After Uncle Ben (Cliff Robertson) died two years ago, Peter Parker (Tobey Maguire) has continued to battle crime. Although it may be safer in New York, his personal life is in ruins.
As Mary Jane (Kirsten Dunst) is ready to marry another man, he is forced to watch as he struggles in college and is on the verge of bankruptcy. And when Otto Octavius, Peter’s new mentor, changes his name to Doctor Octopus, things get even worse.
There isn’t much more that can be said about Spider-Man 2 than has already been stated. Even yet, it’s impressive how accurately the movie captures the character in so many ways. Peter’s suffering, misery, and comedy are expertly captured by Tobey Maguire, who is at his finest in the part.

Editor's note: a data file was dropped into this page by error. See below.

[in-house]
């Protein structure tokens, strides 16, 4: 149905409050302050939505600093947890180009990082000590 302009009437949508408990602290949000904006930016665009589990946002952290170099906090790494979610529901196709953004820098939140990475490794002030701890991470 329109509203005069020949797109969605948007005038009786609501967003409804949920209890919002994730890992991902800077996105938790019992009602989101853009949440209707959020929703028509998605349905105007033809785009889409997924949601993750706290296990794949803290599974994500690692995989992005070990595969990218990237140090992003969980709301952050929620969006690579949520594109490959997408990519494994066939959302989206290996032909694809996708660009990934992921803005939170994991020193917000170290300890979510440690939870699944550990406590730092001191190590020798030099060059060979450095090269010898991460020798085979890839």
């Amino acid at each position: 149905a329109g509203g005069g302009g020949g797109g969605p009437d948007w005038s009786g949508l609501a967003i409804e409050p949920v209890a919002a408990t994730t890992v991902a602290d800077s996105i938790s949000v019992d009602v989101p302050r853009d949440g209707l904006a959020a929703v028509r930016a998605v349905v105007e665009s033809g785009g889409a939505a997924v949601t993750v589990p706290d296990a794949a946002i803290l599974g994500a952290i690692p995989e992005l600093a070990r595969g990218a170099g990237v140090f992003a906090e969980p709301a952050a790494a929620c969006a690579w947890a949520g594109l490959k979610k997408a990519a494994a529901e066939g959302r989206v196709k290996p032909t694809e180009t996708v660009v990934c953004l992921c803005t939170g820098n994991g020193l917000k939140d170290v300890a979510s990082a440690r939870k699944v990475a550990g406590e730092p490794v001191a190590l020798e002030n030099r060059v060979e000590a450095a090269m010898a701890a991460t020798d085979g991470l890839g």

Although Raimi’s Peter may not be the comics’ motormouth, Maguire has more opportunities to make fun of other people than he had in the first movie. Additionally, with impeccable comic timing, he sells a lot of Peter’s mishaps and curses.
He is opposed by Alfred Molina, who plays Octavius. Despite being a much more psychotic character in the comics, Molina gives Doctor Octopus such a nuanced and sympathetic portrayal that he is generally cited as one of the greatest villains in superhero films.
Spider-Man 2 undoubtedly serves as a superb examination of the perils of power and the sacrifices associated with being a superhero in the shared tragedies of Peter and Otto. It helps that it’s also breathtaking to watch.